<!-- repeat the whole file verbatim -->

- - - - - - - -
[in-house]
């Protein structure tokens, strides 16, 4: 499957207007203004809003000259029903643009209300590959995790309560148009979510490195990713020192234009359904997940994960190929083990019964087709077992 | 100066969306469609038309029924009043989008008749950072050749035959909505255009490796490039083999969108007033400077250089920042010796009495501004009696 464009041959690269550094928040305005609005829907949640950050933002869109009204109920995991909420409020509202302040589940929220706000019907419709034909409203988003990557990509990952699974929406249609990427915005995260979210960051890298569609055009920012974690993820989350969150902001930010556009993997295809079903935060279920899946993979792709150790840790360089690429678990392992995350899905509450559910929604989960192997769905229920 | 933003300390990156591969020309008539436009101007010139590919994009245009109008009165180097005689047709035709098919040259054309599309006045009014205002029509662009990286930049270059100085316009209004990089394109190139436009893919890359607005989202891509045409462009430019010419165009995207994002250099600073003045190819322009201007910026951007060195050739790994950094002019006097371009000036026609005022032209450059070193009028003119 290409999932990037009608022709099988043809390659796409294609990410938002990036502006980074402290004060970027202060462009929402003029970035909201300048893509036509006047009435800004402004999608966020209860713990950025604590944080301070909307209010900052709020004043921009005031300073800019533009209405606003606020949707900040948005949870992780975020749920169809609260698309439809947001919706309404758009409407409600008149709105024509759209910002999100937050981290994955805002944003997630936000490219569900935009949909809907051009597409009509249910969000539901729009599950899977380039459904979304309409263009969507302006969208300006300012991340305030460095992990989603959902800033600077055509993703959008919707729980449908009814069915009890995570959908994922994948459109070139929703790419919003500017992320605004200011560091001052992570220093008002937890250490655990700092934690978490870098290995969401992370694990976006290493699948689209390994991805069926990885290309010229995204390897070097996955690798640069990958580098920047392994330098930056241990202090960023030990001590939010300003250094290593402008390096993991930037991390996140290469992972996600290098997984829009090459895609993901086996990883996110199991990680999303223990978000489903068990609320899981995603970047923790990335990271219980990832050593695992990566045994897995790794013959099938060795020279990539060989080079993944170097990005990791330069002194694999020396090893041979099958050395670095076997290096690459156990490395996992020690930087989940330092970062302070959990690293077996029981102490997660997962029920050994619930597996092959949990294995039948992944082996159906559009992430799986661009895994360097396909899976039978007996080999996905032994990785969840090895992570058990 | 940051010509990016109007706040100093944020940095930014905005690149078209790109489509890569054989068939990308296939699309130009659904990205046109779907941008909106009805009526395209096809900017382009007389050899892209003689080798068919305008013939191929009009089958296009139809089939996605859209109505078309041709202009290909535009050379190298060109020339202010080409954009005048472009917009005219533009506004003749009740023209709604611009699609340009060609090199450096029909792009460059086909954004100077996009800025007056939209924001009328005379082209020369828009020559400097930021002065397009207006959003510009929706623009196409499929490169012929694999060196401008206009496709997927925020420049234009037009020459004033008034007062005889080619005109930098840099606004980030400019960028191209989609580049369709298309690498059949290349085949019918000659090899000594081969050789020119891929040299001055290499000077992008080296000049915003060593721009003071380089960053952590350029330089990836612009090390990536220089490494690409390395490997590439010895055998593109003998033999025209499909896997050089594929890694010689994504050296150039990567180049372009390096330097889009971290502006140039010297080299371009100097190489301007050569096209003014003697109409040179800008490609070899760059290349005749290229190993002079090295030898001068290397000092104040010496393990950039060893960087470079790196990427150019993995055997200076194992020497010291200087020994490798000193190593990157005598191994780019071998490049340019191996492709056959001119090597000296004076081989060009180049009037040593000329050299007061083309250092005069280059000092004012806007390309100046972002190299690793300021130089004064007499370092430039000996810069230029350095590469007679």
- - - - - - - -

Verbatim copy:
[in-house]
């Protein structure tokens, strides 16, 4: 499957207007203004809003000259029903643009209300590959995790309560148009979510490195990713020192234009359904997940994960190929083990019964087709077992 | 100066969306469609038309029924009043989008008749950072050749035959909505255009490796490039083999969108007033400077250089920042010796009495501004009696 464009041959690269550094928040305005609005829907949640950050933002869109009204109920995991909420409020509202302040589940929220706000019907419709034909409203988003990557990509990952699974929406249609990427915005995260979210960051890298569609055009920012974690993820989350969150902001930010556009993997295809079903935060279920899946993979792709150790840790360089690429678990392992995350899905509450559910929604989960192997769905229920 | 933003300390990156591969020309008539436009101007010139590919994009245009109008009165180097005689047709035709098919040259054309599309006045009014205002029509662009990286930049270059100085316009209004990089394109190139436009893919890359607005989202891509045409462009430019010419165009995207994002250099600073003045190819322009201007910026951007060195050739790994950094002019006097371009000036026609005022032209450059070193009028003119 290409999932990037009608022709099988043809390659796409294609990410938002990036502006980074402290004060970027202060462009929402003029970035909201300048893509036509006047009435800004402004999608966020209860713990950025604590944080301070909307209010900052709020004043921009005031300073800019533009209405606003606020949707900040948005949870992780975020749920169809609260698309439809947001919706309404758009409407409600008149709105024509759209910002999100937050981290994955805002944003997630936000490219569900935009949909809907051009597409009509249910969000539901729009599950899977380039459904979304309409263009969507302006969208300006300012991340305030460095992990989603959902800033600077055509993703959008919707729980449908009814069915009890995570959908994922994948459109070139929703790419919003500017992320605004200011560091001052992570220093008002937890250490655990700092934690978490870098290995969401992370694990976006290493699948689209390994991805069926990885290309010229995204390897070097996955690798640069990958580098920047392994330098930056241990202090960023030990001590939010300003250094290593402008390096993991930037991390996140290469992972996600290098997984829009090459895609993901086996990883996110199991990680999303223990978000489903068990609320899981995603970047923790990335990271219980990832050593695992990566045994897995790794013959099938060795020279990539060989080079993944170097990005990791330069002194694999020396090893041979099958050395670095076997290096690459156990490395996992020690930087989940330092970062302070959990690293077996029981102490997660997962029920050994619930597996092959949990294995039948992944082996159906559009992430799986661009895994360097396909899976039978007996080999996905032994990785969840090895992570058990 | 940051010509990016109007706040100093944020940095930014905005690149078209790109489509890569054989068939990308296939699309130009659904990205046109779907941008909106009805009526395209096809900017382009007389050899892209003689080798068919305008013939191929009009089958296009139809089939996605859209109505078309041709202009290909535009050379190298060109020339202010080409954009005048472009917009005219533009506004003749009740023209709604611009699609340009060609090199450096029909792009460059086909954004100077996009800025007056939209924001009328005379082209020369828009020559400097930021002065397009207006959003510009929706623009196409499929490169012929694999060196401008206009496709997927925020420049234009037009020459004033008034007062005889080619005109930098840099606004980030400019960028191209989609580049369709298309690498059949290349085949019918000659090899000594081969050789020119891929040299001055290499000077992008080296000049915003060593721009003071380089960053952590350029330089990836612009090390990536220089490494690409390395490997590439010895055998593109003998033999025209499909896997050089594929890694010689994504050296150039990567180049372009390096330097889009971290502006140039010297080299371009100097190489301007050569096209003014003697109409040179800008490609070899760059290349005749290229190993002079090295030898001068290397000092104040010496393990950039060893960087470079790196990427150019993995055997200076194992020497010291200087020994490798000193190593990157005598191994780019071998490049340019191996492709056959001119090597000296004076081989060009180049009037040593000329050299007061083309250092005069280059000092004012806007390309100046972002190299690793300021130089004064007499370092430039000996810069230029350095590469007679």